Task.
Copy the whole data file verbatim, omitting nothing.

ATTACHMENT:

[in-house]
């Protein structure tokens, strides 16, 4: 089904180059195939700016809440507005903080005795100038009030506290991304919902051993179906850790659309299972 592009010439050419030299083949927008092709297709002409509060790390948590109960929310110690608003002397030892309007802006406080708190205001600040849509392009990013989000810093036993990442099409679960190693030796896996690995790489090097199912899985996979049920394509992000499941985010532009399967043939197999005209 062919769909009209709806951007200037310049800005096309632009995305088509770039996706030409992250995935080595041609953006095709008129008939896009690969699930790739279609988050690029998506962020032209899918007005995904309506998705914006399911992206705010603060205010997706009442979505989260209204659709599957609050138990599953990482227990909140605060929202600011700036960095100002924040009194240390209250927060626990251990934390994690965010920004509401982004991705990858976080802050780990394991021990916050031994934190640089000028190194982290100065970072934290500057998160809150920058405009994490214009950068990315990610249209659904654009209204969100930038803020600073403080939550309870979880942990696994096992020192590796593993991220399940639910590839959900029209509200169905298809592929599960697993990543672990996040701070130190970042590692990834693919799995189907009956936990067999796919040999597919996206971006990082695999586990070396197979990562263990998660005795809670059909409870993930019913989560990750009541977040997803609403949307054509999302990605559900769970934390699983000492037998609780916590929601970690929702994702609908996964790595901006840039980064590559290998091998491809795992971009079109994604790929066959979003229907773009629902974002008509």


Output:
[in-house]
């Protein structure tokens, strides 16, 4: 089904180059195939700016809440507005903080005795100038009030506290991304919902051993179906850790659309299972 592009010439050419030299083949927008092709297709002409509060790390948590109960929310110690608003002397030892309007802006406080708190205001600040849509392009990013989000810093036993990442099409679960190693030796896996690995790489090097199912899985996979049920394509992000499941985010532009399967043939197999005209 062919769909009209709806951007200037310049800005096309632009995305088509770039996706030409992250995935080595041609953006095709008129008939896009690969699930790739279609988050690029998506962020032209899918007005995904309506998705914006399911992206705010603060205010997706009442979505989260209204659709599957609050138990599953990482227990909140605060929202600011700036960095100002924040009194240390209250927060626990251990934390994690965010920004509401982004991705990858976080802050780990394991021990916050031994934190640089000028190194982290100065970072934290500057998160809150920058405009994490214009950068990315990610249209659904654009209204969100930038803020600073403080939550309870979880942990696994096992020192590796593993991220399940639910590839959900029209509200169905298809592929599960697993990543672990996040701070130190970042590692990834693919799995189907009956936990067999796919040999597919996206971006990082695999586990070396197979990562263990998660005795809670059909409870993930019913989560990750009541977040997803609403949307054509999302990605559900769970934390699983000492037998609780916590929601970690929702994702609908996964790595901006840039980064590559290998091998491809795992971009079109994604790929066959979003229907773009629902974002008509």